Blog Article: Living Old

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Causes for the US Population Increase

It is a fact that the US population is growing faster than any population of the developed countries. It is estimated that within a decade, 1990-2000, about 33 million people were added to the US population. This is in contrast to the slow or even negative growth in other developed countries. The causes for population increases in the US include but are not limited to the followin:

Immigrant fertility: immigrant fertility is said to remain substantially above the replacement level rate and as the number of immigrants each year soar above the replacement level, the US population continues to increase.

Immigration: this is the largest factor that contributes to population growth in the US contributing over 2.25 million people to the US population each year.

Higher fertility: US fertility is higher when compared to other developed countries (Kent & Mather, 2002).

US Population Demographics

It is estimated that the total population of the US stands at about 313,847,465, this is according to the July 2012 estimates. According to the population pyramid, people between 0-14 years make 20.1%, 15-64 years make 66.8% and above 65 years make 13.1% of the total population. This is composed of different groups with white making 79.96%, black 12.85% and Asian 4.43%. By 2030 the aged will hit 72.1 million. Some interesting statistics indicate that Hispanics outlives black people by 8 years and white people by 2.5 years. This means that Hispanics will be the largest aged group accounting for about 20% by year 2020.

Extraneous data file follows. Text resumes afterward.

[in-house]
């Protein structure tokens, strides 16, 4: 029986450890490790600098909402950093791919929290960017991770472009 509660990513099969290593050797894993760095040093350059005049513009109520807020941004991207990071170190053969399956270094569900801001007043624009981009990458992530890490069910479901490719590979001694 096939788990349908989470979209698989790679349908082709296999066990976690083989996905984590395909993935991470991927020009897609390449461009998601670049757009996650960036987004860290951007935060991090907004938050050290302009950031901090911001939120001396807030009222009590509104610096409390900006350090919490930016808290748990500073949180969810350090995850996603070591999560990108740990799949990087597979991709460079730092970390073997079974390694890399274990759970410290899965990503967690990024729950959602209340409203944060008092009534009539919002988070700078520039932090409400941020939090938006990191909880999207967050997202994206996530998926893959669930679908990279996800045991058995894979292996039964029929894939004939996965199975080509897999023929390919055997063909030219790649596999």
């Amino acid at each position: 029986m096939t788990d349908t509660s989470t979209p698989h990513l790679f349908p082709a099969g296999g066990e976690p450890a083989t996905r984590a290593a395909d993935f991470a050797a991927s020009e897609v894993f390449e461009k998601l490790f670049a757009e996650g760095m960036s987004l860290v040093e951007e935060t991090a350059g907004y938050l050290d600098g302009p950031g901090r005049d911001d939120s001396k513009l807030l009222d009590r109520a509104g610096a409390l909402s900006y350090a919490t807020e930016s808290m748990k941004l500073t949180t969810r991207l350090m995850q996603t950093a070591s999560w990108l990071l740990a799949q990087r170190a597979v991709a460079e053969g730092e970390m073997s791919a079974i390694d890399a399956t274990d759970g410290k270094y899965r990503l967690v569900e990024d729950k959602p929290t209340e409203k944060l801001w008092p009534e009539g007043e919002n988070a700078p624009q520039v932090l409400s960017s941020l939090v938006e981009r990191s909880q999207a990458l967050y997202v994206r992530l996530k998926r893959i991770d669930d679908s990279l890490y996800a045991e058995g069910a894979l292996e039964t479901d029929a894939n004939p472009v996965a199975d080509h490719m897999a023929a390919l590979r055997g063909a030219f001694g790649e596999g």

Older people have different needs and therefore should not be treated as if they were the same. This implies that we have to take into account differentiating factors for the aged. The factors include the type of lifestyle, the disease one is likely to suffer from (hereditary diseases) or is suffering from, sociological factors, previous medical check-ups or treatments, and type of diet.

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References

Aging Statistics. (n.d.). Administration on Aging. Retrieved March 16, 2013, from http://www.aoa.gov/aoaroot/aging_statistics/index.aspx

Kent, M. M & Mather, M. (December, 2002). What drives US population growth? Population Bulletin. Vol. 57, No.4

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